Culture, as defined by the Oxford Dictionary, is “the customs, arts, social institutions, and achievements of a particular nation, people or other social group.” The College of William and Mary is an institution that possesses a culture — its own unique customs and expectations. This culture is built on the back of the College’s most recognized and revered document: its honor code.
The College was the nation’s first institution to create an honor code. The centuries-long tradition dates back to 1736, and has stayed relevant year after year with every new pupil reciting the honor code in the Sir Christopher Wren Building during their first week on campus.
The honor system is strict. Those who violate it face penalties up to expulsion. Each semester, the Honor Council publishes a shortlist of infractions reviewing deviations from its standards and prescribed repercussions. This provides transparency and accountability for the process. The College also leverages student oversight of the document. Thus, the very individuals who walked through the doors of Wren during orientation are accountable for the honor code and ensuring its culture of integrity. The honor code states that violations “undermine the community of trust, of which we are all stewards.” Thus, the honor code extends well beyond just the student body and applies to all members of the College community.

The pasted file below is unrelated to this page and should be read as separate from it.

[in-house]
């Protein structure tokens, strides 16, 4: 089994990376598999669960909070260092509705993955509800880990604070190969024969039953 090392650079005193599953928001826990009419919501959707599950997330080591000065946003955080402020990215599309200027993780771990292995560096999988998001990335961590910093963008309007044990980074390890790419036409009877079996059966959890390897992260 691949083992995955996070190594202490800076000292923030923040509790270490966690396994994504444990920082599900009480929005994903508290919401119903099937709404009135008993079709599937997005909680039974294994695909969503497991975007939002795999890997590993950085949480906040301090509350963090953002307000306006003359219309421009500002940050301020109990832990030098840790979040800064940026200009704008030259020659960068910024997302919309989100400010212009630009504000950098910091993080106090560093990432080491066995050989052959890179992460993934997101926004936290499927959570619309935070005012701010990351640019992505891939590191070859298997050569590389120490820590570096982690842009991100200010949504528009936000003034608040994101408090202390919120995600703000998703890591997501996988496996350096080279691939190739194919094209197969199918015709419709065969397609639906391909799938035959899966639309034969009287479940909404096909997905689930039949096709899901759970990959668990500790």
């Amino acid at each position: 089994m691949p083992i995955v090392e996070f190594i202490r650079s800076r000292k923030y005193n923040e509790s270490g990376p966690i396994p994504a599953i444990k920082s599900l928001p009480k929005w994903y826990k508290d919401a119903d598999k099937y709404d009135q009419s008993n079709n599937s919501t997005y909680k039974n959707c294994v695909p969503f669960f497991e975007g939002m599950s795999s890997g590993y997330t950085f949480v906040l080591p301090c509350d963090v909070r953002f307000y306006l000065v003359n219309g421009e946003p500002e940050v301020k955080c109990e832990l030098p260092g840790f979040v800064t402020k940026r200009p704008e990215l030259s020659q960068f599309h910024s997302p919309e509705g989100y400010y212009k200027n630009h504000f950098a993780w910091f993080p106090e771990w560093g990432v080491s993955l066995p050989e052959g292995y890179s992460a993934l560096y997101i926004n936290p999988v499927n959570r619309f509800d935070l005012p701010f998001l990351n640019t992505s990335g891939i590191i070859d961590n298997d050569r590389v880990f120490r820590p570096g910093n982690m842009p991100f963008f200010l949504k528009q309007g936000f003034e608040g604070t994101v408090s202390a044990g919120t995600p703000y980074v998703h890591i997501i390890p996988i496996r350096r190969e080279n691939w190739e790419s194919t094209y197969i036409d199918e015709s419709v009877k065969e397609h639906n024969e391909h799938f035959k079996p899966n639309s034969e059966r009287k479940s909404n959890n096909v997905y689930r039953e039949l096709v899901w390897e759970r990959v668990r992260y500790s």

Earlier this month, students and alumni watched the fabric of the Tribe culture unravel. College President Katherine Rowe, College Provost Peggy Agouris and Athletic Director Samantha Huge published a statement changing the lives of student athletes and the College community forever. They made the decision to cut seven of the College’s 23 athletic teams in response to their own questionable financial management. Trapped in eloquent words filled with compassion and grace for scholar athletes current and former, their statement quickly turned void when it was discovered they had copied, word for word, significant portions of a letter published just two months prior by Stanford University. Not only have questionable ethics and financial mismanagement gone into this decision, but actual plagiarism was used in notifying the community.
Is this the new standard for the College? The cohort signing this letter consisted of two Ph.Ds. and a J.D. One could only assume such an educated group, entrusted with leading the College with the nation’s original honor code, was aware that plagiarism is unacceptable and not reflective of the culture at the College. The College has maintained this standard for over two centuries. What possessed the president, the provost and the athletic director to treat it so cavalierly? Not only did these three leaders of the College eliminate seven sports teams, they eliminated every ounce of compassion affected readers struggled to accept the first time they read the letter, and again every time thereafter. The president, the provost and the athletic director took a moment that hurt thousands, applied a tourniquet and immediately cut it off. How can a proud, successful community be led by people who disregard its culture?
Trust has been broken and our culture of ethics and dignity is in jeopardy.
While we await the assurance of an investigation by the Honor Council, I challenge the greater College community to continue to represent itself and the College with integrity and respect for one another. If our leaders refuse to uphold the norms that unite and define us, we must become our own leaders. We must not look to them for examples of right versus wrong, but look to our predecessors who provided us with these unflinching standards. The alma mater of the nation deserves this, and it needs us to act with a clear and moral conscience to ensure our culture of integrity is not erased.
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